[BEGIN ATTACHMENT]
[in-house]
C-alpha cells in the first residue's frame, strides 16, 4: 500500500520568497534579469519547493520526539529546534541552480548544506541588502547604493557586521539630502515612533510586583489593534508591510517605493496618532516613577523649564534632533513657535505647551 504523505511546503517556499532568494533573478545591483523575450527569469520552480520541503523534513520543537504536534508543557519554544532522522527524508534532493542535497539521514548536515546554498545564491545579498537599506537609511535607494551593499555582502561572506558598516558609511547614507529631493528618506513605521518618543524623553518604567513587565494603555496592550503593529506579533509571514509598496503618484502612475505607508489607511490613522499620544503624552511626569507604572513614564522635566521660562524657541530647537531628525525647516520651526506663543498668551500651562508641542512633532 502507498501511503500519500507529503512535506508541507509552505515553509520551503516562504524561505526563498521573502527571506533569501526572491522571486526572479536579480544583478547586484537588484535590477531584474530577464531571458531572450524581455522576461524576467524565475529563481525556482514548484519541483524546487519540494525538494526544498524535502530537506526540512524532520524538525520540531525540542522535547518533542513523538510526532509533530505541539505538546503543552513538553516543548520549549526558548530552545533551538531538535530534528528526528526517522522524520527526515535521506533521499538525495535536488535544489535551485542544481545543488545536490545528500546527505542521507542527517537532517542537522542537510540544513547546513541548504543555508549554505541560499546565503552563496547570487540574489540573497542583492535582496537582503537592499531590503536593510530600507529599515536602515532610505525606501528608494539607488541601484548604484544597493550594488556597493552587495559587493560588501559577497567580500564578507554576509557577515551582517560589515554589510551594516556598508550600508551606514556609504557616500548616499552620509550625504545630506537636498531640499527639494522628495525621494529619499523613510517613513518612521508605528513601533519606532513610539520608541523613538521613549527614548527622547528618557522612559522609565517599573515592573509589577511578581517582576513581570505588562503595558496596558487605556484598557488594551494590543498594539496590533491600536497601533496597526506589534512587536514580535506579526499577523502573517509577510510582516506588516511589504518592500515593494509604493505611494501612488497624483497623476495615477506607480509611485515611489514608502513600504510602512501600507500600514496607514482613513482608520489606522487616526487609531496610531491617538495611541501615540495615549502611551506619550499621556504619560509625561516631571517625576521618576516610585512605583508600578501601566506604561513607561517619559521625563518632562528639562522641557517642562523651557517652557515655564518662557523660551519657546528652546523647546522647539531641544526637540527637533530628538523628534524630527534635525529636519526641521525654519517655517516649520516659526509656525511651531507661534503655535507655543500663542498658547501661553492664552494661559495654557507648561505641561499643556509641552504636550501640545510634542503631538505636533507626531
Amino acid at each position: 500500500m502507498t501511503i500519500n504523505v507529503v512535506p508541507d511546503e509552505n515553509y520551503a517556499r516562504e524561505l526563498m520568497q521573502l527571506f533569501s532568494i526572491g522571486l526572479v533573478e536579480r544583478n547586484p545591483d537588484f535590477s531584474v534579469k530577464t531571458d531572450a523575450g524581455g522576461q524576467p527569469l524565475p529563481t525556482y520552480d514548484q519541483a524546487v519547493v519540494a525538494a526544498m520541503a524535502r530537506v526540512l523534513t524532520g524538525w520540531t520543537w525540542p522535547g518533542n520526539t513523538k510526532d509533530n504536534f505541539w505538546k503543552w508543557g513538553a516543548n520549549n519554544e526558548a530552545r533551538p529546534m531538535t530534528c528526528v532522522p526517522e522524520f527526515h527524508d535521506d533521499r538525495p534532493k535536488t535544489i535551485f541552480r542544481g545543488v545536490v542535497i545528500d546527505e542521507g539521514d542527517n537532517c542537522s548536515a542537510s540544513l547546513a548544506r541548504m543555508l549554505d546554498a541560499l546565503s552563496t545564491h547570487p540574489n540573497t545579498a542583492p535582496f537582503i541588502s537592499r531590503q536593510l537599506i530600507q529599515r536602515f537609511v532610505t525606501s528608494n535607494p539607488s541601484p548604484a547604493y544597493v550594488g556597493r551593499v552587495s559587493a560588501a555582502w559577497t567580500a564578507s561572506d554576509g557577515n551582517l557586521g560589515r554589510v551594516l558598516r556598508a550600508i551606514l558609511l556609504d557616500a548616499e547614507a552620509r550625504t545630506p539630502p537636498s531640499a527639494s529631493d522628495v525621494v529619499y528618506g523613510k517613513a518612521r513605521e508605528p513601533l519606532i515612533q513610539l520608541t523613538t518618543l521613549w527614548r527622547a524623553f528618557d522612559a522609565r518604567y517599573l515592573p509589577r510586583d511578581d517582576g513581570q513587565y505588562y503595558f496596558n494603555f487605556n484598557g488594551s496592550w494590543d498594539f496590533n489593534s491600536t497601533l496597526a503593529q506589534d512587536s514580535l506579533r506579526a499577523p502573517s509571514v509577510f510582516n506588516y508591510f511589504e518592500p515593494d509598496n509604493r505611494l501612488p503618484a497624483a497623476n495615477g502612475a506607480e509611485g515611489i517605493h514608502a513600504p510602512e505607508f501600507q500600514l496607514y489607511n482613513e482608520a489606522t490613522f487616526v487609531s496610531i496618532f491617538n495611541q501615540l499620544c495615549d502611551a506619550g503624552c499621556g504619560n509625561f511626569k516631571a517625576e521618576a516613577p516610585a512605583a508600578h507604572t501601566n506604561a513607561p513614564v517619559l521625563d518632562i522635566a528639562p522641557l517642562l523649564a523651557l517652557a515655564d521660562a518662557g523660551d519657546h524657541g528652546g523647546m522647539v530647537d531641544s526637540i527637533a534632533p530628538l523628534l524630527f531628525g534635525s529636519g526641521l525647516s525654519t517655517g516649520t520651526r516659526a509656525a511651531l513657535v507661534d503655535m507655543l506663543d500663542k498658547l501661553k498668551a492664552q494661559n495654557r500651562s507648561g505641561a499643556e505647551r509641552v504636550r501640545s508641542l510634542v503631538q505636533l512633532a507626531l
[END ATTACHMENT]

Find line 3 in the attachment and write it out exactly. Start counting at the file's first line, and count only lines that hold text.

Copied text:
Amino acid at each position: 500500500m502507498t501511503i500519500n504523505v507529503v512535506p508541507d511546503e509552505n515553509y520551503a517556499r516562504e524561505l526563498m520568497q521573502l527571506f533569501s532568494i526572491g522571486l526572479v533573478e536579480r544583478n547586484p545591483d537588484f535590477s531584474v534579469k530577464t531571458d531572450a523575450g524581455g522576461q524576467p527569469l524565475p529563481t525556482y520552480d514548484q519541483a524546487v519547493v519540494a525538494a526544498m520541503a524535502r530537506v526540512l523534513t524532520g524538525w520540531t520543537w525540542p522535547g518533542n520526539t513523538k510526532d509533530n504536534f505541539w505538546k503543552w508543557g513538553a516543548n520549549n519554544e526558548a530552545r533551538p529546534m531538535t530534528c528526528v532522522p526517522e522524520f527526515h527524508d535521506d533521499r538525495p534532493k535536488t535544489i535551485f541552480r542544481g545543488v545536490v542535497i545528500d546527505e542521507g539521514d542527517n537532517c542537522s548536515a542537510s540544513l547546513a548544506r541548504m543555508l549554505d546554498a541560499l546565503s552563496t545564491h547570487p540574489n540573497t545579498a542583492p535582496f537582503i541588502s537592499r531590503q536593510l537599506i530600507q529599515r536602515f537609511v532610505t525606501s528608494n535607494p539607488s541601484p548604484a547604493y544597493v550594488g556597493r551593499v552587495s559587493a560588501a555582502w559577497t567580500a564578507s561572506d554576509g557577515n551582517l557586521g560589515r554589510v551594516l558598516r556598508a550600508i551606514l558609511l556609504d557616500a548616499e547614507a552620509r550625504t545630506p539630502p537636498s531640499a527639494s529631493d522628495v525621494v529619499y528618506g523613510k517613513a518612521r513605521e508605528p513601533l519606532i515612533q513610539l520608541t523613538t518618543l521613549w527614548r527622547a524623553f528618557d522612559a522609565r518604567y517599573l515592573p509589577r510586583d511578581d517582576g513581570q513587565y505588562y503595558f496596558n494603555f487605556n484598557g488594551s496592550w494590543d498594539f496590533n489593534s491600536t497601533l496597526a503593529q506589534d512587536s514580535l506579533r506579526a499577523p502573517s509571514v509577510f510582516n506588516y508591510f511589504e518592500p515593494d509598496n509604493r505611494l501612488p503618484a497624483a497623476n495615477g502612475a506607480e509611485g515611489i517605493h514608502a513600504p510602512e505607508f501600507q500600514l496607514y489607511n482613513e482608520a489606522t490613522f487616526v487609531s496610531i496618532f491617538n495611541q501615540l499620544c495615549d502611551a506619550g503624552c499621556g504619560n509625561f511626569k516631571a517625576e521618576a516613577p516610585a512605583a508600578h507604572t501601566n506604561a513607561p513614564v517619559l521625563d518632562i522635566a528639562p522641557l517642562l523649564a523651557l517652557a515655564d521660562a518662557g523660551d519657546h524657541g528652546g523647546m522647539v530647537d531641544s526637540i527637533a534632533p530628538l523628534l524630527f531628525g534635525s529636519g526641521l525647516s525654519t517655517g516649520t520651526r516659526a509656525a511651531l513657535v507661534d503655535m507655543l506663543d500663542k498658547l501661553k498668551a492664552q494661559n495654557r500651562s507648561g505641561a499643556e505647551r509641552v504636550r501640545s508641542l510634542v503631538q505636533l512633532a507626531l